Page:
Emerging art talent take a stand in London exhibition
Tucked away in the unlikely location of Harry Handelsman’s Manhattan Lofts Marketing Suite, just around the corner from Wallpaper’s Southbank HQ, an intimate exhibition is capitalising on London’s Frieze-time footfall. Cryptically named ’All fun and games until someone gets burnt’, the marketing rooms have been transformed into an eclectic contemporary gallery, showcasing emerging and established Turkish artists, along with local London talent.
Co-curator Huma Kabakci, hailing from Open Space Contemporary, explains how the representation of different materials and mediums is key to the exhibition – which includes a diverse range of sculpture, live performance, video, painting and textiles. Standout pieces include Patrick Hough’s broken bust, that imitates ancient, heavy weathered stone until you’re a nose-width away and realise it’s made from foamy polystyrene; and Rafal Zajko’s meta-installation that displays its own construction on cardboard-framed video screens. Perhaps most engagingly of all, Ahmet Civelek uses IKEA plastic spoons paired with marble – two materials that each have a particular value and significance, creating a poignant juxtaposition when paired together.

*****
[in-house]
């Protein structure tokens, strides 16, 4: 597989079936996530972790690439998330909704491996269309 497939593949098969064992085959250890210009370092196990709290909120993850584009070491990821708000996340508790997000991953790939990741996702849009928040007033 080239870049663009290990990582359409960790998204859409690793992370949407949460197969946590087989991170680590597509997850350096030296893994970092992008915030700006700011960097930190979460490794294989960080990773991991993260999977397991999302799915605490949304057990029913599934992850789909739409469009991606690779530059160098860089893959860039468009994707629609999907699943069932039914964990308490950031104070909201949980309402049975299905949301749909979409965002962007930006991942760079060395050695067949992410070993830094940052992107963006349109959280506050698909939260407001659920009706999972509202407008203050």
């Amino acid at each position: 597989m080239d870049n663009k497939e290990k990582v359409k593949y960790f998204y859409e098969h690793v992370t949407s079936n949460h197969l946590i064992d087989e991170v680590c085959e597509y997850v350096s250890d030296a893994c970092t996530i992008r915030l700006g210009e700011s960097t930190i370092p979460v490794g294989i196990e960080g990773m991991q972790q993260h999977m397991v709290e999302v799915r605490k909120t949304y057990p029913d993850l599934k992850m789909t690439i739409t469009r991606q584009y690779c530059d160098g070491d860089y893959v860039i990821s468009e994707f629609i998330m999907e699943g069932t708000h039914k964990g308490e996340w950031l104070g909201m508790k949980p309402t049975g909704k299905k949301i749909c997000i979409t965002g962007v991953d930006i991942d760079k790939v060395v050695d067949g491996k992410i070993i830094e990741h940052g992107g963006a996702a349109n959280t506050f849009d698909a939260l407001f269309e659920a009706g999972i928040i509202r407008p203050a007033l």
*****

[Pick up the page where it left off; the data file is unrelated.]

The exhibition hopes to provide a commentary on the contemporary art market, exploring the value of the materials used in a work. What’s more, the artists represented here reflect a younger demographic than typically found in the throng of London’s largest arts fair, as the second curator, Burcu Yuksel of Artkurio, explains. ’During Frieze week there is a dynamic energy throughout London, but it is hard for young, emerging artists to be featured. We wanted to provide another platform for this.’
It’s not just Frieze that this exhibition coincides with. There’s also Istanbul Art Weekend (which took place 30 September – 2 October) and also Contemporary Istanbul Art Fair, which returns to the city for its 11th edition in November. Yuksel explains, ’Since 2013, after the post-Gezi protests and the political situation, a number of galleries and non-profit spaces such as Salt Beyoğlu closed down. The Turkish art scene has unfortunately suffered some set backs due to the uncertainty.’
But, she continues, there are still thriving, innovative artists and great collectors, institutions and spaces popping up all the time in Turkey; just last May, Dirimart Gallery opened a new space, the largest commercial art gallery in Istanbul. This optimistic atmosphere translates throughout the showcase – perhaps a little off the beaten track, but well worth exploring, if the bright-lights of Frieze become too much.